The best known chapters in Shobogenzo are probably Bendowa (chapter 1) and Genjo Koan (ch. 3). Bussho (chapter 22), the chapter I was stuck on for a while, is also considered an “important” chapter. For me though, just about any of the chapters in Shobogenzo are worth reading, because you can pick up some point or idea Dogen had about Buddhism from any chapter. That’s why I think it’s a good idea to read the whole 95 chapters if you can. That way you get a better understanding of what Dogen was about. It’s also something you can brag about to your friends or mention down at your local zen group. It’ll be sure to increase your street cred (at least a little).
Having said all that, here are just a few chapters in Shobogenzo that aren't among the best known ones, but which are worth a bit of a read:
1. Raihai-Tokuzui [Prostrating to Attainment of the Marrow] -- Chapter 8 (Book 1)
In this one, Dogen gives us his take on the equality of men, women, and children in Buddhism. He says we should respect anyone who has got the Buddhist truth, regardless of whether that person is a man, a woman or a child. Nowadays Dogen’s idea doesn’t seem so strange, but it probably would’ve sounded pretty radical at many Buddhist temples in medieval Japan. Here’s an excerpt (from the Nishijima/Cross translation):
Again in Japan, there is one particularly laughable institution. This is either called a ‘sanctuary’ or called a “place for practicing the truth of the Great Vehicle” where bhiksunis (nuns) and other women are not allowed to enter.
2. Gyoji [Pure Conduct and Observance] -- Chapter 30 (Book 2)
Buddhism is based on action. In this chapter Dogen quotes lots of examples of the action of Buddhist masters down through the centuries. It’s a fairly straightforward chapter to read. It’s an encouraging one for anyone practicing zazen on a regular basis. Nishijima told me it’s one of his favorites:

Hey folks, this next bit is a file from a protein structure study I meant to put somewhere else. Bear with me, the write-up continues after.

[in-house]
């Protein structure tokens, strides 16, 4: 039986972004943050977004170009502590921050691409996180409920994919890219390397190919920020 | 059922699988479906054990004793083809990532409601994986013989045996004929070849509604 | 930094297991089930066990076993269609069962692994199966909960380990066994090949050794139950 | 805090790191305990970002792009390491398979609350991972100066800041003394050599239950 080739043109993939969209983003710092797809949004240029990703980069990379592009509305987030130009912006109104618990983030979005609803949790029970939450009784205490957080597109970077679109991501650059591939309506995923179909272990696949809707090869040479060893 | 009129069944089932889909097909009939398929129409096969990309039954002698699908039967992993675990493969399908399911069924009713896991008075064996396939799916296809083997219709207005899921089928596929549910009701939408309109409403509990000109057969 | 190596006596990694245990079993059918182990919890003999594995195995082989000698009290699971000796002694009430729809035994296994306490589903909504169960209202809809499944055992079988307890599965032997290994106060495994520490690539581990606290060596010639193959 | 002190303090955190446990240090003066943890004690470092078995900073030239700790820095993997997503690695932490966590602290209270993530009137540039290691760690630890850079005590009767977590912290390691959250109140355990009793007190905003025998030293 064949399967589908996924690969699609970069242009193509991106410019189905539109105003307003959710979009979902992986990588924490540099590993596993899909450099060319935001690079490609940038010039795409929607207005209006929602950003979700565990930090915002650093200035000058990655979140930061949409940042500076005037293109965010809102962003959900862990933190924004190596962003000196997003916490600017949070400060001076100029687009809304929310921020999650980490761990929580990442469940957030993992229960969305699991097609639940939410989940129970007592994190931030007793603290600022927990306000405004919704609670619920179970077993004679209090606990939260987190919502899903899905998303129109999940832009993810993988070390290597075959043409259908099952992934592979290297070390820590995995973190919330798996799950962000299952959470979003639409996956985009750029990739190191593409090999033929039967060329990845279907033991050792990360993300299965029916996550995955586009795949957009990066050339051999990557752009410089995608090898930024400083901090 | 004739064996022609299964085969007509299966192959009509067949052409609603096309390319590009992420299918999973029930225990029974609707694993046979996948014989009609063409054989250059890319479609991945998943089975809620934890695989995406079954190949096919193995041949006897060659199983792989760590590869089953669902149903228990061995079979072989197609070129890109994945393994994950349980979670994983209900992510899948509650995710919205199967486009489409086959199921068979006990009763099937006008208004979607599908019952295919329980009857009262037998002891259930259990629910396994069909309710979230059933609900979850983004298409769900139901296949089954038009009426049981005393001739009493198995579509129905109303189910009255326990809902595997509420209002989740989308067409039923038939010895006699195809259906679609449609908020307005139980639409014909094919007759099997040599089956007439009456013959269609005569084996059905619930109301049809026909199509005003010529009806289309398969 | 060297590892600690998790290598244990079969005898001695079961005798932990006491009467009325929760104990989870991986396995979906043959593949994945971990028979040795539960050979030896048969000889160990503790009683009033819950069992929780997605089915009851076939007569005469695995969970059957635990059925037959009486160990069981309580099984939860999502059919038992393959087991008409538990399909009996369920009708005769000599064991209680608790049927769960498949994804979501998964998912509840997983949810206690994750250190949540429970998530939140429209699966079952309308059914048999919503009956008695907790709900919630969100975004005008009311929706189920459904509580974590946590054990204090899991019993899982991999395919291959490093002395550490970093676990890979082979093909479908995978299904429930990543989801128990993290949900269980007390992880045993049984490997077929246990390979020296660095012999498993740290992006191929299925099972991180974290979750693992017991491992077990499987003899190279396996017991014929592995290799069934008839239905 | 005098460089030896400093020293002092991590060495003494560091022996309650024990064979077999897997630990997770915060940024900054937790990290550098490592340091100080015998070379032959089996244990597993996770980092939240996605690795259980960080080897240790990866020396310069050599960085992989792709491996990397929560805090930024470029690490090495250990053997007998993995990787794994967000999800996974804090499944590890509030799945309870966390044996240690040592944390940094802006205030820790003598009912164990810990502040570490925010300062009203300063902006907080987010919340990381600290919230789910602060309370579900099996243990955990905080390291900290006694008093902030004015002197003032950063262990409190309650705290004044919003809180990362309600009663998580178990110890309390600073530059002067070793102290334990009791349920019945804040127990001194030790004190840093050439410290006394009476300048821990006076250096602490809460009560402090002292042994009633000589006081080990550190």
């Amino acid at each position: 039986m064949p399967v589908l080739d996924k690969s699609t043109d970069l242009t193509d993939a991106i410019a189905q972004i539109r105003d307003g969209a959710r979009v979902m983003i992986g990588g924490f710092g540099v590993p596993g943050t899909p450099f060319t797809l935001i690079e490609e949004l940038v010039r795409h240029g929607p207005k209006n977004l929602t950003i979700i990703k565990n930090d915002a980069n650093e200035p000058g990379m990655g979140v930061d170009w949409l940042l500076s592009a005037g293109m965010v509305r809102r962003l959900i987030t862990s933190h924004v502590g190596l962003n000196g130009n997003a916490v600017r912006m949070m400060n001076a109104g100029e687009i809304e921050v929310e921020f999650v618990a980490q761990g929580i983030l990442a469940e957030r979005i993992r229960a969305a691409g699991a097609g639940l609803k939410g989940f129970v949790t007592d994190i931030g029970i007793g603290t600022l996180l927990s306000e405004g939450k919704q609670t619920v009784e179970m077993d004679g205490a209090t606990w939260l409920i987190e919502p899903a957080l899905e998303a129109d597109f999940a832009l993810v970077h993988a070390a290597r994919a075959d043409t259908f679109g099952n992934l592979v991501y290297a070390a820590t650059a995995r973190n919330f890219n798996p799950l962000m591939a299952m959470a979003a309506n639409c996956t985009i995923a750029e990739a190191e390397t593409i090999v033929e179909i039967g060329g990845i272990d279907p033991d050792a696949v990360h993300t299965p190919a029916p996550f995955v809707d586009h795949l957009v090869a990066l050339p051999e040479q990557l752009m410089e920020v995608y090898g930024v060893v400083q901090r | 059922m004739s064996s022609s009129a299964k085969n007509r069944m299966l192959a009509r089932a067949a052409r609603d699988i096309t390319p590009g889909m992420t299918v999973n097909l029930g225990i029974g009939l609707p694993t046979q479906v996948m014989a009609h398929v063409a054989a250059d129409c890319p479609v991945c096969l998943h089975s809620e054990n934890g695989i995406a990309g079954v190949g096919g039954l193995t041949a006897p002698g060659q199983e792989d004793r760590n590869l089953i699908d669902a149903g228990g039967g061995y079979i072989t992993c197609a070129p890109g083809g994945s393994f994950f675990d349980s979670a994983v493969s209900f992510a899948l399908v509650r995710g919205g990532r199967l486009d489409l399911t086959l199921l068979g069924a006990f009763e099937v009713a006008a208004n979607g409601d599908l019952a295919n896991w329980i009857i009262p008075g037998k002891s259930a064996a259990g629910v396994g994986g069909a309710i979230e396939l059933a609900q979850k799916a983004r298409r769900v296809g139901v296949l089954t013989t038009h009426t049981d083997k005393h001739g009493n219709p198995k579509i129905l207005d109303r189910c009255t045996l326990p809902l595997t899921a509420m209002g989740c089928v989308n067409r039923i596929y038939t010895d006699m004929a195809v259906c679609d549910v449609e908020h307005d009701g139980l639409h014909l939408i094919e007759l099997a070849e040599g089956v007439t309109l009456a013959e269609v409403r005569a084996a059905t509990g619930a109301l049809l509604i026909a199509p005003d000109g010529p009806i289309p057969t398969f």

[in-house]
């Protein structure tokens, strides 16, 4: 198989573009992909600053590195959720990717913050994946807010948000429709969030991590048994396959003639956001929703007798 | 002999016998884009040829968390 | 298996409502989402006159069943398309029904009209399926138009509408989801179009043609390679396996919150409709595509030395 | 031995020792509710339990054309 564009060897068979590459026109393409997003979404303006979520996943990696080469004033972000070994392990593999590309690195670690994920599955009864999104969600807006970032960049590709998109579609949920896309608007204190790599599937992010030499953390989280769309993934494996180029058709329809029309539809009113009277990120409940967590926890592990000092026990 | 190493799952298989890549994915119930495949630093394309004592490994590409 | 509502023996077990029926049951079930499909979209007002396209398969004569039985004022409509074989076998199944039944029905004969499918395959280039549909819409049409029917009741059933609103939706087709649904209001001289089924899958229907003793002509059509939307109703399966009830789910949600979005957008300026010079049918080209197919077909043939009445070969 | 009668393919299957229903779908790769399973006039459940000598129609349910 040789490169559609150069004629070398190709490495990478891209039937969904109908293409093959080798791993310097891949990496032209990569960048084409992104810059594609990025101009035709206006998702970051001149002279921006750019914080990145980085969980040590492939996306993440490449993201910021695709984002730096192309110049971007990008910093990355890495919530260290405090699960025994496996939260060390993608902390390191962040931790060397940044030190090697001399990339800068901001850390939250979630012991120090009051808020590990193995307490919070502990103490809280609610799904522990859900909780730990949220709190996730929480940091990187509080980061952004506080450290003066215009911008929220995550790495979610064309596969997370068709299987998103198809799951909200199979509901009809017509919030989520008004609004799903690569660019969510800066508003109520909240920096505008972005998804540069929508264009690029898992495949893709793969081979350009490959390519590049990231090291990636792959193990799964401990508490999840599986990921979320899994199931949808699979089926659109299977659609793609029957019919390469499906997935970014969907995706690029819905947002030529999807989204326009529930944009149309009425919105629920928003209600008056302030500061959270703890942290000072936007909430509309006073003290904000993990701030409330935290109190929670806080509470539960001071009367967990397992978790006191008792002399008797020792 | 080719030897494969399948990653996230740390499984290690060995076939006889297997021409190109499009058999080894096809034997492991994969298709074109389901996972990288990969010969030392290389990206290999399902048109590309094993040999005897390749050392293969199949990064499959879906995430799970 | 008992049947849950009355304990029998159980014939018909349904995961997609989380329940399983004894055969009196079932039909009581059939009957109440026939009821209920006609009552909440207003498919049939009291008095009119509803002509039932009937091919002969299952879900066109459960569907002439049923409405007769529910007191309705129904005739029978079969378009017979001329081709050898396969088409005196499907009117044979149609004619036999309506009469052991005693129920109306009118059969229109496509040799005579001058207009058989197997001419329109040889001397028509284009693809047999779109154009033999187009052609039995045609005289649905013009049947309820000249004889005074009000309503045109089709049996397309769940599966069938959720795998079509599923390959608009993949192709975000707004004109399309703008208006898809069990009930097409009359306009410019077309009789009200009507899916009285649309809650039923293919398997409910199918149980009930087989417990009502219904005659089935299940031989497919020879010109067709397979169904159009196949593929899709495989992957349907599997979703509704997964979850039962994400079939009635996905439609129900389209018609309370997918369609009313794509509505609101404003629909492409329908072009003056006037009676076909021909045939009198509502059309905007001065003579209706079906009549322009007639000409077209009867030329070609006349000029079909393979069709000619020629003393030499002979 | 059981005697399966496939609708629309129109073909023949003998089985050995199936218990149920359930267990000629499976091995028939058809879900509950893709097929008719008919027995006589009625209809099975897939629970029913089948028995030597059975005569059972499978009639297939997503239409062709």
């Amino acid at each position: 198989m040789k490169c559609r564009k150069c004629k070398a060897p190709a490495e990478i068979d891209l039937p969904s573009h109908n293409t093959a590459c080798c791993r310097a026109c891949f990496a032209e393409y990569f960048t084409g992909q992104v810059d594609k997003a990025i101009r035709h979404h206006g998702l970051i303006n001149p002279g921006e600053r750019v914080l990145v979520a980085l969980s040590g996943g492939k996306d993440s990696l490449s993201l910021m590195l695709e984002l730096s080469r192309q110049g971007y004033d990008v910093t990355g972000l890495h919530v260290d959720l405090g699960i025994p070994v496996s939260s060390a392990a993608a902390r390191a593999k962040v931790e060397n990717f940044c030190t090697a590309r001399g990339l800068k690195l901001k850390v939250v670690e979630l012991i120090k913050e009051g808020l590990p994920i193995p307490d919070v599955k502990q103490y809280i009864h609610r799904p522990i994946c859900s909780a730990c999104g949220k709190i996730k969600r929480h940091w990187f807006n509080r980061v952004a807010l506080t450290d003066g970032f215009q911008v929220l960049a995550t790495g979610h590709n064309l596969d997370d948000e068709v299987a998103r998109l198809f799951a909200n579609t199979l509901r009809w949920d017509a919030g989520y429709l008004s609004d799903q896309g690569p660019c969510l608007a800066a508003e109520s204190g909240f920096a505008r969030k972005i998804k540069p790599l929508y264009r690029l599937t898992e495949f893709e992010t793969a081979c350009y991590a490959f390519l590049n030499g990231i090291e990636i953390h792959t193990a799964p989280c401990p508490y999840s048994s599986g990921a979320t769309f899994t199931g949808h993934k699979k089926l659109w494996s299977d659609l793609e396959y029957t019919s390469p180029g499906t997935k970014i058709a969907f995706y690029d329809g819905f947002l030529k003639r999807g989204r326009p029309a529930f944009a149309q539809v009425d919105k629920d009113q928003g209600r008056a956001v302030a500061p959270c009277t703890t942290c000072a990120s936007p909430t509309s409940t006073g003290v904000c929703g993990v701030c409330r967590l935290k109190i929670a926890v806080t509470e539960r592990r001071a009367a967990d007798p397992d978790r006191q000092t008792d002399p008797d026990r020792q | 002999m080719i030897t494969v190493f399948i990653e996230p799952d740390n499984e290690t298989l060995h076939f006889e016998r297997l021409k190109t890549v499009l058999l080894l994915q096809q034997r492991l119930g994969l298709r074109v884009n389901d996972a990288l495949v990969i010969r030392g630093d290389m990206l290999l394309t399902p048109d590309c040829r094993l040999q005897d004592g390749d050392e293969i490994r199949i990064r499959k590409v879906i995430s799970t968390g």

Master Chokei Eryo was a venerable patriarch in the order of Seppo. Going back and forth between Seppo and Gensa, he learned in practice for a small matter of twenty-nine years, In those years and months he sat through twenty round cushions. People today who love Zazen cite Chokei as an excellent example of an adorable ancient – many adore him, but few equal him.
3. Butsudo [The Buddhist Truth] – Chapter 49 (Book 3)
In this chapter Dogen says that there is only one Buddhism – the Buddhism established by Gautama Buddha in India. Dogen disapproved of using words like “Zen” Buddhism, or of describing different sects like the “Rinzai sect” or “Soto sect.” Nowadays, some people make a big deal about differences between various types of Buddhism. But as far as Dogen was concerned true Buddhism is just the Buddhism of Gautama Buddha:
Do not concede that the Buddha-Dharma might even exist among people who claim to be the “Zen Sect”. Who has invented the name “Zen Sect”? None of the buddhas and ancestral masters has ever used the name “Zen Sect”. Remember, the name “Zen Sect” has been devised by devils and demons.
4. Zanmai-o-zanmai [The Samadhi That is King of Samadhis] – Chapter 72 (Book 3)
The word "samadhi" means the "balanced state of body and mind". In daily life, there are lots of times when we might feel "balanced", like after a long walk or a jog or doing some activity. But in this one, Dogen says the balanced state we feel when we do zazen is the best one. So Dogen described zazen as the king of the samadhis:
My late Master, the eternal Buddha, says, ‘To practice Zazen is to get free of body and mind. Just to sit is to have attainment from the beginning. It is not necessary to burn incense, to do prostrations, to recite the Buddha’s name, to confess, or to read sutras.’